Richard T. Nowitz/Alamy
The egg cases released by the female are made up of several layers of protein between which bacteria grow and serve as protection against fungal infection.
- Small open ocean mollusk possessing eight arms and two longer tentacles used for mating and prey capture. 
- Mix of iridescent white and purple, but can change colors in response to the environment. 
- Swims backwards through the water, propelled by valves near the head. 
- Produces “ink,” a dark pigment released into the water to divert the attention of predators. 
- Reaches lengths of 30cm (12in). 
- Ranges from southeastern Alaska to Bahia Asunción in Baja California, Mexico. 
- Most abundant through Punta Eugenia in Baja California, and Monterey Bay, California. 
- After mating, females release egg cases which are attached to the seafloor.
- Each case contains 200 to 300 eggs. 
- Larval squid hatch after 3-5 weeks. 
- Spawning occurs April – November in Northern California, and October – May in Southern California. 
- Reaches maturity six months after hatching. 
- Has a short life span, living an average of 188 days, 300 at most, and dying shortly after spawning. 
- Found offshore, except during spawning which occurs in the near shore coastal waters. 
- Can be found in the water column from the surface to 792m (2,600ft) depths. 
- Is migratory, and forms massive schools. 
- Feeds on small crustaceans, fish and other squid. 
- Prey for marine mammals and large pelagic fish. 
Southern California, mainly around the Channel Islands, comprises 90% of squid landings!
- Available in San Diego from Sept-March. 
Regulatory and managing authority
- Managed federally by the NOAA fisheries and, as established by the Magnuson-Stevens Act, the Pacific Fishery Management Council (PFMC) through the Coastal Pelagic Species Fishery Management Plan (CPSFMP). 
- As established by the Marine Life Management Act, the California Fish and Game Commission (CFGC) regulates the fishery in state waters, and the California Department of Fish and Wildlife (CDFW) collects data and helps enforce FMP management rules for this fishery through the Pelagic Fisheries and Ecosystems Program. [5,8]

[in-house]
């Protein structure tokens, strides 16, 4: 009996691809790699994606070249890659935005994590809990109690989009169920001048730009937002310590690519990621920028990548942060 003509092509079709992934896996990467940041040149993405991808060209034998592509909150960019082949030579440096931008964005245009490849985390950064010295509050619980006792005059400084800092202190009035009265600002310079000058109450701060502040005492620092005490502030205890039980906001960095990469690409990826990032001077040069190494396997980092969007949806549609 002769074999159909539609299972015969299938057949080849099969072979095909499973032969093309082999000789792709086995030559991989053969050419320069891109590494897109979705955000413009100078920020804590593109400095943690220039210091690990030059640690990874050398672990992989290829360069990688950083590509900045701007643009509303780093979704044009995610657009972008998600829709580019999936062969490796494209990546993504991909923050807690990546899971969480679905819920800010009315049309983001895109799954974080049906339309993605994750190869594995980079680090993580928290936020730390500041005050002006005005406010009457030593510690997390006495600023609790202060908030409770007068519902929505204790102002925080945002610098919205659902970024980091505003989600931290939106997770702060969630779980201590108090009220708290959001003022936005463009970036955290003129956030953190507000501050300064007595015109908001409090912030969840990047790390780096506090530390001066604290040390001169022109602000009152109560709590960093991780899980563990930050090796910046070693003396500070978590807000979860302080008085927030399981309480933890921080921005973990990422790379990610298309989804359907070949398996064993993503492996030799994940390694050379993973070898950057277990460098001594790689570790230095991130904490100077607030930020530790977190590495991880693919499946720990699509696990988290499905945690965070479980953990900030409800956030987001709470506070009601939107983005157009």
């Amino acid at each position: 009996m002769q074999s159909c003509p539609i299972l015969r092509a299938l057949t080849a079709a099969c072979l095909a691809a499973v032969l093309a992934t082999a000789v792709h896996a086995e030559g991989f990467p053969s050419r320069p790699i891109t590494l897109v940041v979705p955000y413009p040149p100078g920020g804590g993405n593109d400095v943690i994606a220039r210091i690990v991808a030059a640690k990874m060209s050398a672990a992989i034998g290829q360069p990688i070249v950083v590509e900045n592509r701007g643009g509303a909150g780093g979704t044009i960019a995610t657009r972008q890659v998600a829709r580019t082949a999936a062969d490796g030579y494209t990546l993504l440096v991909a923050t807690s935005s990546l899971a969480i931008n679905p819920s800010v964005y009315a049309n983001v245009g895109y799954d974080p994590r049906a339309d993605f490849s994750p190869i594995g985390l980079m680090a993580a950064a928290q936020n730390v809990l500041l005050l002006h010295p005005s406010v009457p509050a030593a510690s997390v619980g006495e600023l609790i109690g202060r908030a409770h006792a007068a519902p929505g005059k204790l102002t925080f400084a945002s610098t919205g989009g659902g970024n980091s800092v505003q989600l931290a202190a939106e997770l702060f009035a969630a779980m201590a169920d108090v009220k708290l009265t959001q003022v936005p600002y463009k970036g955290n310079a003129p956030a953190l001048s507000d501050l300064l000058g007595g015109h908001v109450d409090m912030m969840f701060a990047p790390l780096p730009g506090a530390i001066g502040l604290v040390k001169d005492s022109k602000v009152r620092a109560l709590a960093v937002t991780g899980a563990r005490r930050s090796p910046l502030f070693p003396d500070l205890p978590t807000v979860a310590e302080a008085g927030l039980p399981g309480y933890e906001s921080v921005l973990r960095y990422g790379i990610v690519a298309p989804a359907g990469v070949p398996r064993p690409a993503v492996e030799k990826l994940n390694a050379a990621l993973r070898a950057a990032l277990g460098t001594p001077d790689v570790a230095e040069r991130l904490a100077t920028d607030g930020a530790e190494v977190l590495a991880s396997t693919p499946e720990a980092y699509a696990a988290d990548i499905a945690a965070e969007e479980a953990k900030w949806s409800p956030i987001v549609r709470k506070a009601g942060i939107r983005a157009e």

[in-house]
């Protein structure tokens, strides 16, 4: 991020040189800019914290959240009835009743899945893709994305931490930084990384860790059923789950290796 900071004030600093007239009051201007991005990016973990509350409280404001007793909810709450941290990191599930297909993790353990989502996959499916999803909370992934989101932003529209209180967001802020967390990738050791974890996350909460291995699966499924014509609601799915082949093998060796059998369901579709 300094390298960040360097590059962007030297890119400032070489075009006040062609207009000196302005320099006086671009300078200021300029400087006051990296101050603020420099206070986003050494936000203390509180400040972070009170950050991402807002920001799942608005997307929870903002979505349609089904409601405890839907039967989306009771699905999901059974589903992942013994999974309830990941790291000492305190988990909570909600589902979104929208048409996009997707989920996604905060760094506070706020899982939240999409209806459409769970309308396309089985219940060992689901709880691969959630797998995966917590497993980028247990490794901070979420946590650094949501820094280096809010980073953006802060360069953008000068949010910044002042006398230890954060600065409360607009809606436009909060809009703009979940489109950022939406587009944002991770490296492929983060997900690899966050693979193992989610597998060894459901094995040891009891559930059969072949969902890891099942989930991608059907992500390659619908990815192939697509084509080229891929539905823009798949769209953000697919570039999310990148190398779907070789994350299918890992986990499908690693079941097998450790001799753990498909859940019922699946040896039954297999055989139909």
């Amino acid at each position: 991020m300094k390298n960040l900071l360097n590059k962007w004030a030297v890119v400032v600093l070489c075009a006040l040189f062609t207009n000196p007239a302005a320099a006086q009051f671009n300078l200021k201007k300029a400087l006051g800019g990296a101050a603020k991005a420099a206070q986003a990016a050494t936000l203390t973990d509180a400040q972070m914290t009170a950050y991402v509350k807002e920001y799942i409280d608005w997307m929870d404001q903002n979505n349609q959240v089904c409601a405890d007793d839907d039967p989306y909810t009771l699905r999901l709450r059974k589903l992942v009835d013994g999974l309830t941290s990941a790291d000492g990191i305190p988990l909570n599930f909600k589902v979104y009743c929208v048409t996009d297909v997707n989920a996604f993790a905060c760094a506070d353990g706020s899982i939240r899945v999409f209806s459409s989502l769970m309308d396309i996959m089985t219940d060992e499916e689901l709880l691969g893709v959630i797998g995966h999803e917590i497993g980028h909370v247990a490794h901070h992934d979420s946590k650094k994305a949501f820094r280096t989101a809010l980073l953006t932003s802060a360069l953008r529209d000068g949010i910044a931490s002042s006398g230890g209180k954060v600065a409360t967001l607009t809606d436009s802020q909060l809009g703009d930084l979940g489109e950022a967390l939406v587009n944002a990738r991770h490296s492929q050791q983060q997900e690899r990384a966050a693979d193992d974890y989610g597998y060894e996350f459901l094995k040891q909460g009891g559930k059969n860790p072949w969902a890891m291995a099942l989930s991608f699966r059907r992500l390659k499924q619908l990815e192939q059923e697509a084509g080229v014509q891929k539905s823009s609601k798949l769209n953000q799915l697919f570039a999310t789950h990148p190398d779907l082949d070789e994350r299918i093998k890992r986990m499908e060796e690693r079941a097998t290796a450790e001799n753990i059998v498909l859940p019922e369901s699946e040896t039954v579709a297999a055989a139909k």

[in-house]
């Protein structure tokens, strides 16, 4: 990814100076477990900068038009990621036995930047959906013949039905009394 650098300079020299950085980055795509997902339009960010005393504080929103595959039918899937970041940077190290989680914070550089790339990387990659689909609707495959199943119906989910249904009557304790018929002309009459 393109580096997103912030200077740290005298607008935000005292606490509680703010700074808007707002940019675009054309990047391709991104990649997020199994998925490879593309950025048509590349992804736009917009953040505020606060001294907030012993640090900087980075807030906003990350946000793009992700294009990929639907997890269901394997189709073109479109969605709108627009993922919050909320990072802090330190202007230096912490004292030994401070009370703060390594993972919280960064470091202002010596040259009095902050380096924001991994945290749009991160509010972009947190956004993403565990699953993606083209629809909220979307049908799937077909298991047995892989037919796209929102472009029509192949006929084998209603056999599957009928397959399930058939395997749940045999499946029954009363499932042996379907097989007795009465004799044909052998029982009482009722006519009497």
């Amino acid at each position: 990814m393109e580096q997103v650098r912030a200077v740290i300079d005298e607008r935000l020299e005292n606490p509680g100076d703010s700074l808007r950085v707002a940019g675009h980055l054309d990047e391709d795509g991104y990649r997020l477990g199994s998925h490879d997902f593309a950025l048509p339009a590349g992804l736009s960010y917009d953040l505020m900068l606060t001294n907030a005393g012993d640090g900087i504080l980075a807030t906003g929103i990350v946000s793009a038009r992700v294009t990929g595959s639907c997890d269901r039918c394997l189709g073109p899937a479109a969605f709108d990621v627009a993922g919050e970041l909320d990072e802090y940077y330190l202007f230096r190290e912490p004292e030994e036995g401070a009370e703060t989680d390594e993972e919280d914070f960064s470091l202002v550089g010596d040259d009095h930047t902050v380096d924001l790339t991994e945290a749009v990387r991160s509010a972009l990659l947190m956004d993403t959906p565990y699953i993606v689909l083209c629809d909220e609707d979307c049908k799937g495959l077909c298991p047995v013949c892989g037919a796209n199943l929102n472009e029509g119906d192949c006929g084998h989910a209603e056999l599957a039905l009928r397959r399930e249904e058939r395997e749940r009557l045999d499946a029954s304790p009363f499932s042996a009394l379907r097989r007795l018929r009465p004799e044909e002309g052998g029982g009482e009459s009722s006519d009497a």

- The California Wetfish Producers Association combines input from the industry and government entities to inform regulatory and management measures for this fishery. 
Status of the fishery
- Sensitive to water temperatures – catch decreases with warming in El Niño years, increases with cooler waters of La Niña. 
- Was the largest California commercial fishery by volume in 1993 with 47,100 tons landed. 
- Became most valuable California fishery resource by 1996 at $33.3 million. 
- Demand for squid is largely dictated by overseas markets.
- The entire stock replaces itself semi-annually even in the absence of fishing, and is able to recover from drastic decreases in the population. 
- Purse seine nets are laid out by seiner vessels to encircle and haul spawning schools.
- Brail vessels use hydraulic dip nets.
- Use of lights to attract squid to the surface is legal throughout California
Potential ecosystem impacts
- Attractant lights can disturb nesting seabirds; to circumvent this, wattage is limited and lights are shielded. 
- Haul chains and bottoms of purse-seines can scrape and drag against the seafloor, damaging the benthic ecosystem. [5,6]
- Bycatch is minimal, and is mostly composed of sardine, anchovy, or mackerel, but can occasionally include squid egg cases from the seafloor if nets are drawn in shallower waters. [1,6]
- The observed decrease in average length and weight of market squid (1999-2007) could affect population resilience as female fecundity increases with size. 
If overcooked, market squid has been said to taste "like a rubber band." If cooked properly, the meat is nutty, sweet, and delicate.
- The arms (tentacles), mantle (tube), and fins (wings) are all edible. 
Description of meat
- Raw squid should be moist, shiny, and ivory colored. 
- Once cooked, the meat turns white and has a mild, slightly sweet taste. 
- Can be thawed and then refrozen without damaging the meat. 
- Clean as much as possible before cooking, making sure to remove the cartilage inside the mantle.
- Gently rubbing the body of the squid with your thumbs will remove the thin layer of skin. 
- Common recipes feature the squid in pasta dishes, soups and stews.
- For a Lebanese-style calamari recipe, visit Eat Smarter. 
- For an Indonesian squid curry recipe, visit Selly's Corner. 
- Information about 100g of raw squid are on the table on the right. 
- No known toxins. 
- Available Sept — March, unless the catch limit is reached before end of the season.